Ultimately The Beat That My Heart Skipped deserves the widespread praise it has attracted. It tells its tale in stylish and compelling fashion, makes great use of a variety of music (the haunting Monkey 23 by The Kills will be humming around your head long after the credits have rolled) and dips its toes into the politics of the homeless and the activities of ruthless slum landlords, a situation not so different from any other European capital, London included. It's also beautifully played, with Romain Duris moving up to the European A-list in a role that he fits as if born to it, while Linh-Dan Pham brings an almost documentary realism to the key role of Miao-Lin. It may be more polished and less edgy than Toback's film, or at least what I remember of it, but takes the story to enough new places for it to happily co-exist with the original. Audiard even includes his own particular nod to Toback by repeatedly turning his camera on Thomas's hands, as he runs them over the keyboard or his mother's sheet music, mimes his piano playing in a bar, massages the neck of a girlfriend and dreamily copies the actions of another pianist. In the end, Thomas communicates most effectively, and directly, through his fingers.
|sound and vision|
The picture here is very good indeed, with sharpness, colour and contrast all very impressive and black levels absolutely bang on. There are a lot of night scenes in the film and detail even here is strong. This is the film I saw in the cinema, and then some. The transfer is anamorphically enhanced and framed 1.85:1.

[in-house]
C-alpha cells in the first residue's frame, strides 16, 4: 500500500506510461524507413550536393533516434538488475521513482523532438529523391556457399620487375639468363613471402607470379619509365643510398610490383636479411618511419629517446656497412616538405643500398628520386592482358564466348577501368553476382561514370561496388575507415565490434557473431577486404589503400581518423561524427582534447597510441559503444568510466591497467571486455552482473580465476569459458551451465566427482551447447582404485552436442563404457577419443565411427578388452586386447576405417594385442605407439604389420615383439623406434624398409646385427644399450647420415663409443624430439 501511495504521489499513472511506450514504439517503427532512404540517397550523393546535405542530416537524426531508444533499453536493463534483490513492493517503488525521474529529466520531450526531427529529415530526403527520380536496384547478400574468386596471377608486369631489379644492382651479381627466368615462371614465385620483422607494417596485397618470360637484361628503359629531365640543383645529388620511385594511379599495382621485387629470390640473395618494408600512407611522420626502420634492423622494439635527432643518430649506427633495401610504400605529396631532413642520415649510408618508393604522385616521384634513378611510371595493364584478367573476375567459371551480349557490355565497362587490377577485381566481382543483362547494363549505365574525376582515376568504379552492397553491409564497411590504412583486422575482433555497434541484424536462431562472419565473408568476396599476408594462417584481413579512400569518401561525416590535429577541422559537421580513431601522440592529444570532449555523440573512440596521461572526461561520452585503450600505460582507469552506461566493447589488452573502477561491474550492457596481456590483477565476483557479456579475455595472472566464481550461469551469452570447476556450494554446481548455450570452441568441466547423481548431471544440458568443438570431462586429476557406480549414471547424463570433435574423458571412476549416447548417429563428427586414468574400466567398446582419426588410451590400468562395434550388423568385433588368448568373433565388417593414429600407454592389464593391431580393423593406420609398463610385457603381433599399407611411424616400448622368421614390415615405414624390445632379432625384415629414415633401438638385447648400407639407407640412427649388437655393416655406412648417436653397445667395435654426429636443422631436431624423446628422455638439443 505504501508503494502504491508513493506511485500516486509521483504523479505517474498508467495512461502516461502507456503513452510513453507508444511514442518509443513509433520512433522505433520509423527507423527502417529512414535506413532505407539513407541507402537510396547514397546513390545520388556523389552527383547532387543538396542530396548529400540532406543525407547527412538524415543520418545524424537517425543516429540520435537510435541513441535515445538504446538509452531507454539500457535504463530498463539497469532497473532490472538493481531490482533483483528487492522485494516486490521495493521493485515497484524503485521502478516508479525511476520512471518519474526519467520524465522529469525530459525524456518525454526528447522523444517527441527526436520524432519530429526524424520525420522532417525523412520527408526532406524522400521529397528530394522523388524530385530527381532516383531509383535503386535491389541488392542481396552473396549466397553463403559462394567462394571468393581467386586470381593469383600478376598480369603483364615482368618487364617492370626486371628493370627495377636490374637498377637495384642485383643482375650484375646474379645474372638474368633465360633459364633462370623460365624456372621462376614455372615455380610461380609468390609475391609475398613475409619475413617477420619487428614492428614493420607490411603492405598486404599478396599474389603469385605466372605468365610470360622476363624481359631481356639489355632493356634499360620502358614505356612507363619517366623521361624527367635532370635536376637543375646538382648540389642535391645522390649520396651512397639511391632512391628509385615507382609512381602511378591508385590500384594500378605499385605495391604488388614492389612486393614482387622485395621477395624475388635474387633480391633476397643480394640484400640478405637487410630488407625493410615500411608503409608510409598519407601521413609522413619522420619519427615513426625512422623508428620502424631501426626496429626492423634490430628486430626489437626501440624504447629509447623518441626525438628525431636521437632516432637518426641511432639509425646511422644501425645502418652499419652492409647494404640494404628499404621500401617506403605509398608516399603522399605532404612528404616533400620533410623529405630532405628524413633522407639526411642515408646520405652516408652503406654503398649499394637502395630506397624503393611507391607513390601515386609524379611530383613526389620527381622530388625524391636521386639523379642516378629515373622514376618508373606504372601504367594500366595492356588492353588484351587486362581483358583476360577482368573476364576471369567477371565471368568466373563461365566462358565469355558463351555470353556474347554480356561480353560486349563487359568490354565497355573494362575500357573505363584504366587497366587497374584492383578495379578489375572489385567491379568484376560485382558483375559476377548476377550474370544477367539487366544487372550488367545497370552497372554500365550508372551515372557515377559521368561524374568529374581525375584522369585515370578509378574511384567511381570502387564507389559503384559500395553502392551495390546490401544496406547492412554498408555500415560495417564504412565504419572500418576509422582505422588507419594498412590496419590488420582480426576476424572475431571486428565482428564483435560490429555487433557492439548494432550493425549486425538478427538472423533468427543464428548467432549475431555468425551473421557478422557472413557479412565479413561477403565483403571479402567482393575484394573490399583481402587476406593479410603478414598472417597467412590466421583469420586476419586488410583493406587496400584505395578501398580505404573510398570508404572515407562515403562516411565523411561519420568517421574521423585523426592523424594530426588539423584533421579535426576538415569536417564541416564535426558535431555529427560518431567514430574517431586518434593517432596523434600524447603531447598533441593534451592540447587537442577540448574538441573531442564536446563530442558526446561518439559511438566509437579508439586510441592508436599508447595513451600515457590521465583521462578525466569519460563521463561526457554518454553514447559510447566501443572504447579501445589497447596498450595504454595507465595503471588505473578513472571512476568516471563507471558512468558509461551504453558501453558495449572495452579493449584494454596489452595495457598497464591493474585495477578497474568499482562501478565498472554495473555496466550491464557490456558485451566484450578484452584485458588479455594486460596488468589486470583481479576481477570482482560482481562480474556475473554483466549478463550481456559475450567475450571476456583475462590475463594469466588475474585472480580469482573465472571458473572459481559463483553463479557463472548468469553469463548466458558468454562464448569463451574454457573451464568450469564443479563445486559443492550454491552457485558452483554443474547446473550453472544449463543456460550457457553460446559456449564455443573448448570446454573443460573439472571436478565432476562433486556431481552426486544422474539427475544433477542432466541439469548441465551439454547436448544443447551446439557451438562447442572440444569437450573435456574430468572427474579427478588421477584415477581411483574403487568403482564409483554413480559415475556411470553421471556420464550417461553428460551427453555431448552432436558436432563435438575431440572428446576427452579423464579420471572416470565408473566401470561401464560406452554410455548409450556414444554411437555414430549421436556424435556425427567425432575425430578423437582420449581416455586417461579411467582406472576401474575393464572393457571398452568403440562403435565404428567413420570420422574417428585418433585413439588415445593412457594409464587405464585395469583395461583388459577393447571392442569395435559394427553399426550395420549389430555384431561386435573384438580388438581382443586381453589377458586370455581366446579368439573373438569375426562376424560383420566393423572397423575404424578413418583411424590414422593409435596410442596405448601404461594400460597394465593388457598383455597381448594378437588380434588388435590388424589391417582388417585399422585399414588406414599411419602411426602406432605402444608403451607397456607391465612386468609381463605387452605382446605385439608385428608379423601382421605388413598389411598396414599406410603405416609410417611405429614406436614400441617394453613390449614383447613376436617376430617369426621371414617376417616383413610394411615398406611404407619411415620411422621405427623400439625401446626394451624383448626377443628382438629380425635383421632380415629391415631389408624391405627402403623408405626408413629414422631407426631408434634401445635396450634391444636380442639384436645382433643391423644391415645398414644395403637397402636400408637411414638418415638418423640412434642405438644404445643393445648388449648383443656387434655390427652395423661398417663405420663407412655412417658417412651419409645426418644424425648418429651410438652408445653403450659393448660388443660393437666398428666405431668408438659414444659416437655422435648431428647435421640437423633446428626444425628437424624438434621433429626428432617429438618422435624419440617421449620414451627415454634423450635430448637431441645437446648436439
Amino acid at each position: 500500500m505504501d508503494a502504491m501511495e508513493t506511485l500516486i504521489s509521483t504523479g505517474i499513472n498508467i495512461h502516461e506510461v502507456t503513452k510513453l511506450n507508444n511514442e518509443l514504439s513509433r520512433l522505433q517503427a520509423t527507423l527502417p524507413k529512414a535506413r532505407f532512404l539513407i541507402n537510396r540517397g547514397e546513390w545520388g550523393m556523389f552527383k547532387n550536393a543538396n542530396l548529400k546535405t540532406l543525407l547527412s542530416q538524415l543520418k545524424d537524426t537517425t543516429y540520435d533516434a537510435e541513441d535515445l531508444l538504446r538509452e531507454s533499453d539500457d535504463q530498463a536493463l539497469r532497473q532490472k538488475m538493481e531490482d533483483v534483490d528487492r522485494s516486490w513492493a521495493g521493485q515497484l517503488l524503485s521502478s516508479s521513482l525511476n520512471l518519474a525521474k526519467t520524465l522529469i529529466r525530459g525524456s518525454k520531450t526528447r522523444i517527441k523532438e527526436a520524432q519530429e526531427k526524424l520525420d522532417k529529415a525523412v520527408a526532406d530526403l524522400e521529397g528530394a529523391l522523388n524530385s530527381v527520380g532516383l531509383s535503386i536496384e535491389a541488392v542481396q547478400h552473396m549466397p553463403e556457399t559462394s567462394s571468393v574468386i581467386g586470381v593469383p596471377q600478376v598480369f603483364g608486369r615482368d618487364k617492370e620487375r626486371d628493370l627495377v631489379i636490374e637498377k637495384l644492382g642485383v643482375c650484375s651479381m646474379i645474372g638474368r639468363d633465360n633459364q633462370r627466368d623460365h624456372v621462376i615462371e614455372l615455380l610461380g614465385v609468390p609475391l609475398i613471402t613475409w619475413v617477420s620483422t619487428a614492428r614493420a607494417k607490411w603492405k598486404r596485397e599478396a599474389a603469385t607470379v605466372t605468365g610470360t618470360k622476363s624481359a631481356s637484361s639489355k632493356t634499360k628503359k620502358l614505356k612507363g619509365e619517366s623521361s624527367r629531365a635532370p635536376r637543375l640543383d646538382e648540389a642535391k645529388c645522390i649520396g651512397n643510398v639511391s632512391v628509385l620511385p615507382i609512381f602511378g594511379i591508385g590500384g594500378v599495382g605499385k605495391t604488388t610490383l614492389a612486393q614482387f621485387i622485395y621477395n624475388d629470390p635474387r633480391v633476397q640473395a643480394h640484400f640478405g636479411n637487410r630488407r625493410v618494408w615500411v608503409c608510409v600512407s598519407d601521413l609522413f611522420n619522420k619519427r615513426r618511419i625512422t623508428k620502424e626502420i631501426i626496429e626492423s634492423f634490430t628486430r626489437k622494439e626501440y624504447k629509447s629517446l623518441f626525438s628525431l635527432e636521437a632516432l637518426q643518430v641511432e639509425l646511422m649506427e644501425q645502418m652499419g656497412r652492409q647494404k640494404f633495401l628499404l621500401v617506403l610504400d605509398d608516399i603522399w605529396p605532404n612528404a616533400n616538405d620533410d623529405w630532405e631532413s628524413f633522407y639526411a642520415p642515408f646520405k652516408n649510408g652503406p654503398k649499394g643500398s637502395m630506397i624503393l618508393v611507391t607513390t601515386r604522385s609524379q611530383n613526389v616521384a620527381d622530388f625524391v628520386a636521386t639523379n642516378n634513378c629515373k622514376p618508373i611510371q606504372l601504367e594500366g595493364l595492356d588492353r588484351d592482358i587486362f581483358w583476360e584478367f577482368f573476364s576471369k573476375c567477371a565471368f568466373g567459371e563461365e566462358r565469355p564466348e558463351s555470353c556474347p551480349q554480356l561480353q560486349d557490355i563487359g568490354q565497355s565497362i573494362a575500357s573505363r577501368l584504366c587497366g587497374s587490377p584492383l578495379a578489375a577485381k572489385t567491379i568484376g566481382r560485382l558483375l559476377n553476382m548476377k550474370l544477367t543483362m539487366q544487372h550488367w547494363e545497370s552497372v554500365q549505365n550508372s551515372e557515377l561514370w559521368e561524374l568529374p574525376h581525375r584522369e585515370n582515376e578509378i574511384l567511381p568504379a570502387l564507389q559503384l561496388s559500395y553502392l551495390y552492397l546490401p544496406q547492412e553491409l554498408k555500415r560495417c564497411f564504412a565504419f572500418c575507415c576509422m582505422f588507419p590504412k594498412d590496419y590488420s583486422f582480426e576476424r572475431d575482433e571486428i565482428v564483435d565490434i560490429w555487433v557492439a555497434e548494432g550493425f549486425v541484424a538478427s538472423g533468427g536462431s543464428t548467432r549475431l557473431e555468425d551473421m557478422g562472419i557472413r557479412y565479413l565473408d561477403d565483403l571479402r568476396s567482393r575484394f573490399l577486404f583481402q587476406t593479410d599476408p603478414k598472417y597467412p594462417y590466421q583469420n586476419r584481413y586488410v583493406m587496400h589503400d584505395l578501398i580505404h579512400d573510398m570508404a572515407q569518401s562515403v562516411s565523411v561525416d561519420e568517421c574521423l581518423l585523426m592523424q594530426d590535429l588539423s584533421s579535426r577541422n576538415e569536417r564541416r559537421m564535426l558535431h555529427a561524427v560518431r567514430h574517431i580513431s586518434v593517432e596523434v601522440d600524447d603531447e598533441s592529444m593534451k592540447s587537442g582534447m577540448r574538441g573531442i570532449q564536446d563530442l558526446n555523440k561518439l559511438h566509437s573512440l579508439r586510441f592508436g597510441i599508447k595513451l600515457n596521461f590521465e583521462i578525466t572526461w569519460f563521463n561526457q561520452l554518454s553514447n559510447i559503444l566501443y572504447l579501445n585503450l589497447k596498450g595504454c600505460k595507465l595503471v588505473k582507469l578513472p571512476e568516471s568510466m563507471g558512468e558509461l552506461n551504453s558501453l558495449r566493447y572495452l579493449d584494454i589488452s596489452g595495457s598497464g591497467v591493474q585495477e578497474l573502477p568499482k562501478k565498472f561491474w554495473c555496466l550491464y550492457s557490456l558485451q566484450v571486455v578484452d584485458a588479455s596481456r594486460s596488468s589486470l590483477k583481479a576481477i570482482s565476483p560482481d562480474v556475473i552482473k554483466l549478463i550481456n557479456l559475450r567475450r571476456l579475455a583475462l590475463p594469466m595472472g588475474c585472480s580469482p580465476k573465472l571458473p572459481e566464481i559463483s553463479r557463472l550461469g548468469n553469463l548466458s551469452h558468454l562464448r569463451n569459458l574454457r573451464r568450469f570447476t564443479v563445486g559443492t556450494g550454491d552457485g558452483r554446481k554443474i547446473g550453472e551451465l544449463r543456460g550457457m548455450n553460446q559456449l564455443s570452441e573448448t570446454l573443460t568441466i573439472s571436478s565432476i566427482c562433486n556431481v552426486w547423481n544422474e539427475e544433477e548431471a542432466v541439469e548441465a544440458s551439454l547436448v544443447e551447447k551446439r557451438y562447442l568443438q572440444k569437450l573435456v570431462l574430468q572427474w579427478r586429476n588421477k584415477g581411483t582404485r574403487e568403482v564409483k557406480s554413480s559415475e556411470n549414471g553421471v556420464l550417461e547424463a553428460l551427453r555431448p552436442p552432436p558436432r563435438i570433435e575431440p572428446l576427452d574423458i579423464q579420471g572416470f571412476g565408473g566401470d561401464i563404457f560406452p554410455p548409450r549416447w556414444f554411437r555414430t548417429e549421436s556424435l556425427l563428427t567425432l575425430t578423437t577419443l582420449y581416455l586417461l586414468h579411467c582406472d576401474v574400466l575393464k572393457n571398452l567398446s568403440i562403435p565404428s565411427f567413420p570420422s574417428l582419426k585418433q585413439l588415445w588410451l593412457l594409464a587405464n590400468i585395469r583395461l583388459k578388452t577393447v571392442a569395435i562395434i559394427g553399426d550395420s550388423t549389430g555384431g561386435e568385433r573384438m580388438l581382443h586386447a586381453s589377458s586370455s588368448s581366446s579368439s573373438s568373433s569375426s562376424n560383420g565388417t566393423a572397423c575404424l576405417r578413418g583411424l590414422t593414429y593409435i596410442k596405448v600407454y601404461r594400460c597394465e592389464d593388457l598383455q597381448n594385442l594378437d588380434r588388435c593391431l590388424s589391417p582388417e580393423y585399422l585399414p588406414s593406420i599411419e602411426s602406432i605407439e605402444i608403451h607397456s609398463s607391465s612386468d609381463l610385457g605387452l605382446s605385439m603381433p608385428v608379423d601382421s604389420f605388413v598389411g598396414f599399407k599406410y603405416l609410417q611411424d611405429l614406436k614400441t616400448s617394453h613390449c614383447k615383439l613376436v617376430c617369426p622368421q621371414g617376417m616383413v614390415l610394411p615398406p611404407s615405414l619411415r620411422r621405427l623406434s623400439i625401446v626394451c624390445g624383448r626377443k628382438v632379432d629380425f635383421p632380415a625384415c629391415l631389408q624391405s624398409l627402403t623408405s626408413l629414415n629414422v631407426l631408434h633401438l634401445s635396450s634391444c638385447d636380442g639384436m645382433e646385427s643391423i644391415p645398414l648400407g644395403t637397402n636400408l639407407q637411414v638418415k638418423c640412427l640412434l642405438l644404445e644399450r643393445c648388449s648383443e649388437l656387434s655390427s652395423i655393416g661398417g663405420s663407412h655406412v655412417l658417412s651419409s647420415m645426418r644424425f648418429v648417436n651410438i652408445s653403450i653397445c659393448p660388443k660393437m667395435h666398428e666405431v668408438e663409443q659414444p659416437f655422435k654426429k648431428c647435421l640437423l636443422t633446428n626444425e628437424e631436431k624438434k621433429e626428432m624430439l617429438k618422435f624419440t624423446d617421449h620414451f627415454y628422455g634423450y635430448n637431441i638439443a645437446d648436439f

There are two soundtrack options available, Dolby 2.0 stereo and Dolby 5.1 surround. Now despite the DTS logo on the end credits there is a suspicion here that the 5.1 track has simply been recoded from the stereo track – although a little more sprightly, the surrounds are sometimes randomly used, with the sound of actions that are taking place up front (Thomas placing a bottle down in the opening scene is s good example) emerging as loudly from the rear speakers as they do from the front. Music sounds fine on 5.1, although the stereo track is no slouch here either.
All of the extras here are on disc 2 of this double disc set, and here that second disc, unlike with a fair number of recent such releases, is most definitely justified. The majority of the extras are framed 4:3 and in French with optional English subtitles.
First up there are four Interviews, all of which provide interesting background info on the film. The first is with director Jacques Audiard (17:55), who talks about the choice to remake Fingers, the casting, the development of the characters, the music, and some of the themes explored by the film, and more. Some of this is repeated in the UK Exclusive Interview with Jacques Audiard (31:35), the only anamorphic 16:9 extra on the disc, also conducted in French but with fixed (but very clear) English subtitles. There's still plenty of fresh stuff to warrant this inclusion, including Audiard's favourite films from the 1970s, his views on the film's lead character ("a little piece of shit") and his entry into the film industry. He also discusses a reading of the final scene, so don't watch this before seeing the film. Co-writer Tonino Benacquista (8:21) talks about his initial reservations, the process of adapting Toback and the development of the characters. The final interview is with composer Alexandre Desplay (5:43), who talks about working with Audiard and, well, the score, as he would.